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Princess Diana's Fmr. Bodyguard Defends Documentary With Private Tapes

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MIAMI (CBSMiami) -- Princess Diana's former bodyguard has defended a new British documentary which contains recordings of the late Princess candidly discussing her personal life.

Former royal protection officer Ken Wharfe is a contributor to the film, "Diana: In Her Own Words" and provides a commentary on the recordings. He worked for the Princess between 1986 and 1994.

Some royal watchers have called the program, to be broadcast on Britain's Channel 4 on Sunday, August 6, a betrayal of the late princess' privacy, but Wharfe disagrees.

 Related: Princess Diana Documentary Facing Backlash Over Intimate Tapes

"The only people that can say it's shocking are those that have not seen it. I don't think it is shocking. I really do not. I would not have involved myself with a film that is shocking," he says. "I think it's very insightful. I think it tells us something about Diana that, because we're seeing her for the first time, is actually delightful."

Channel 4 said the video tapes, made in the early 1990s, are an "important historical source" and place Diana "front and center" in her own story as Britain marks 20 years since her unexpected death.

Wharfe also says he believes the Royal Family will watch the film.

"If you're under the impression that the Royal Family don't watch television or read papers or magazines, then you're fooled, because they do, and they will read it, and they will see it, and they will watch this documentary. And what they'll see, and what William and Harry will see - they'll identify exactly what they said in their documentary less than a week ago, about a caring mother; somebody that was fun; someone that was entertaining; somebody that was a real good person to be with, because this is what this film tells us."

The channel said that although the recordings were made in private, "the subjects covered are a matter of public record and provide a unique insight into the preparations Diana undertook to gain a public voice and tell her own personal story."

Diana Spencer married Prince Charles, heir to the British throne, in 1981 and the couple had two sons, Prince William and Prince Harry. They separated in 1992 and divorced in 1996, the year before Diana died in a car crash in Paris, aged 36.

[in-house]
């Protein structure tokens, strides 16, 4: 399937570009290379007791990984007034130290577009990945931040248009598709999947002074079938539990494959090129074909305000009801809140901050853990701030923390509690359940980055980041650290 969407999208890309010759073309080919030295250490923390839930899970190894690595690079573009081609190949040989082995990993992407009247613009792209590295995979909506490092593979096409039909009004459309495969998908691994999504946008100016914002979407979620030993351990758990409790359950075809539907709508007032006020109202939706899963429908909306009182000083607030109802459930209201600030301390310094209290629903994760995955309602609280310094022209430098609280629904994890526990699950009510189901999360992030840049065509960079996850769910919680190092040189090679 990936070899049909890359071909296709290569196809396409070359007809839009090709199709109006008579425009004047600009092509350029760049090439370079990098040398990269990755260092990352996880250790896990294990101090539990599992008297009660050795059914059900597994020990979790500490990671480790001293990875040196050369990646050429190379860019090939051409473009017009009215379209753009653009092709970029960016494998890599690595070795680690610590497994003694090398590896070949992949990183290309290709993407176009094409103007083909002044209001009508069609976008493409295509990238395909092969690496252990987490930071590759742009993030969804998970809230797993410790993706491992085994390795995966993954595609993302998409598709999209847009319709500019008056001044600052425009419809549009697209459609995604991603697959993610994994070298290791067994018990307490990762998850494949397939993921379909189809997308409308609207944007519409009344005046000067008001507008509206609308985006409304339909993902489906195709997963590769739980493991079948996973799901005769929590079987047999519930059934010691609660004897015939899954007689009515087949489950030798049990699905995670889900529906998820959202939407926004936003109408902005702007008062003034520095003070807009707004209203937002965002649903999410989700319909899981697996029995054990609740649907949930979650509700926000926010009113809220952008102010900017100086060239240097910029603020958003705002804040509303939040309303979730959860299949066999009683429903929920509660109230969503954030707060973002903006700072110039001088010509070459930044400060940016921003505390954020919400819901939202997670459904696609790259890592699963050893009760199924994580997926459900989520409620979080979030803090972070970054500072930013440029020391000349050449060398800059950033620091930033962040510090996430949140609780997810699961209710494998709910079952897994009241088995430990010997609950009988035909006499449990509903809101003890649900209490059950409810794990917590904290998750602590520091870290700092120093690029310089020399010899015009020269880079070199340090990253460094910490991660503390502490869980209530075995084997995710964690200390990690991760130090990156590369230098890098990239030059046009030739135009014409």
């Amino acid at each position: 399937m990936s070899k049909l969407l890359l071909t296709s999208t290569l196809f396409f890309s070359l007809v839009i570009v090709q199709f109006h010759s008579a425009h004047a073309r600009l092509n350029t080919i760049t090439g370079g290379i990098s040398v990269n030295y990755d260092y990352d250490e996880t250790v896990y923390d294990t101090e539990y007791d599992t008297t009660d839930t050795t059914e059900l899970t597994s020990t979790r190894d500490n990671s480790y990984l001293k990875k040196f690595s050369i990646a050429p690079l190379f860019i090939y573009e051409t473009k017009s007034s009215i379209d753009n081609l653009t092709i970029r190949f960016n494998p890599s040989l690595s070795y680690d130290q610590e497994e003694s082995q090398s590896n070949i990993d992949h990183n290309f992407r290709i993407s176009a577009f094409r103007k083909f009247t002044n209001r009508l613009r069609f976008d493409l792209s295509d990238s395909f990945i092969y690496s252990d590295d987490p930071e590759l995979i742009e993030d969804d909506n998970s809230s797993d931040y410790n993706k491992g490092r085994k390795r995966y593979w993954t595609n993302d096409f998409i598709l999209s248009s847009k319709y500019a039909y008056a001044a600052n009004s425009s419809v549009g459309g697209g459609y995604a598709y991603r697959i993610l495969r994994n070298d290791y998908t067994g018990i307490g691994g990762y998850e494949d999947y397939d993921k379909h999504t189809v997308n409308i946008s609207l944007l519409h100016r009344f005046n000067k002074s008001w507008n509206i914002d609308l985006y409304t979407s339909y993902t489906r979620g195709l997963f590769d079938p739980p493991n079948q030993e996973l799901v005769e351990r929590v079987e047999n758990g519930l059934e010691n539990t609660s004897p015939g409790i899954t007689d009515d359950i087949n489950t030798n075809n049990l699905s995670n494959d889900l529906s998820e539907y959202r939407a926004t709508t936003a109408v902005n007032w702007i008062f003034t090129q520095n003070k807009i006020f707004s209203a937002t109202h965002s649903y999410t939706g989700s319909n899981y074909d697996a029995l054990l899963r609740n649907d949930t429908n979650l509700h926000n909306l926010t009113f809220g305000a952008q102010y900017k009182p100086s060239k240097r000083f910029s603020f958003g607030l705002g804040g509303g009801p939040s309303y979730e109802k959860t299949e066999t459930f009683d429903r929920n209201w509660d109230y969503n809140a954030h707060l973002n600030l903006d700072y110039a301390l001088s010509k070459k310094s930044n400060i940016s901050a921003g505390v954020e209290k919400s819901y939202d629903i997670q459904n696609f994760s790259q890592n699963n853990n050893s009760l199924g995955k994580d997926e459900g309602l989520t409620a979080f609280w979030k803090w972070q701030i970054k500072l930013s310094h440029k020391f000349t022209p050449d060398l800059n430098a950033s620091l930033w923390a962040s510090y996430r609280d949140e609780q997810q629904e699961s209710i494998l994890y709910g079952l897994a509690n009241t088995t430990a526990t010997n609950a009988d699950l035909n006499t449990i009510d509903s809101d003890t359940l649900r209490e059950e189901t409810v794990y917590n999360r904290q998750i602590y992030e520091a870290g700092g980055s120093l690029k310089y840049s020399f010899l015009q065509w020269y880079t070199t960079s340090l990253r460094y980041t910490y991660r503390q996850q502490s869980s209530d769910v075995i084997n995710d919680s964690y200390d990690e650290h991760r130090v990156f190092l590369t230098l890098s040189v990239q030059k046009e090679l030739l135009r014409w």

The recordings of Diana talking to voice coach Peter Settelen were made at the princess' Kensington Palace residence, and include discussion of her failing marriage and Charles' relationship with his then-mistress Camilla Parker Bowles. Charles and Camilla went on to marry in 2005.

Rosa Monckton, a friend of Diana, said broadcasting the tapes was "a betrayal of her privacy and of the family's privacy."

Former royal spokesman Dickie Arbiter told Sky News it was "absolutely shameful" that the tapes were being broadcast, saying Diana's family would find it "very hurtful."

But Wharfe, who has written a book about his experiences with the Royal Family, says he believes Diana would have loved the documentary.

"I'll tell you what she would think: she would love it. For the first time, she would say, 'Actually people now are actually listening to and hearing what I'm saying.' That was part of the problem: you know, Diana had tried desperately throughout her troubled marriage to try and resolve the issues."

Settelen made the recordings at a low point in Diana's life, after she had rocked the royal family by cooperating on a biography that went public with her unhappiness and the failure of her marriage.

The 20 videotapes were held by police after they were seized from ex-royal butler Paul Burrell's home in 2001 during an investigation of alleged theft from the late princess.

The theft case was later abandoned and Diana's family tried to make a legal claim to the recordings, but they were returned to Settelen in 2004.

Portions of the recordings were broadcast by U.S. network NBC in 2004, but they have never been shown in Britain.

William and Harry's Kensington Palace office declined to comment on the documentary. As the 20th anniversary of Diana's death on Aug. 31, 1997 approaches, the princes have spoken publicly for the first time about their mother and the pain of losing her.


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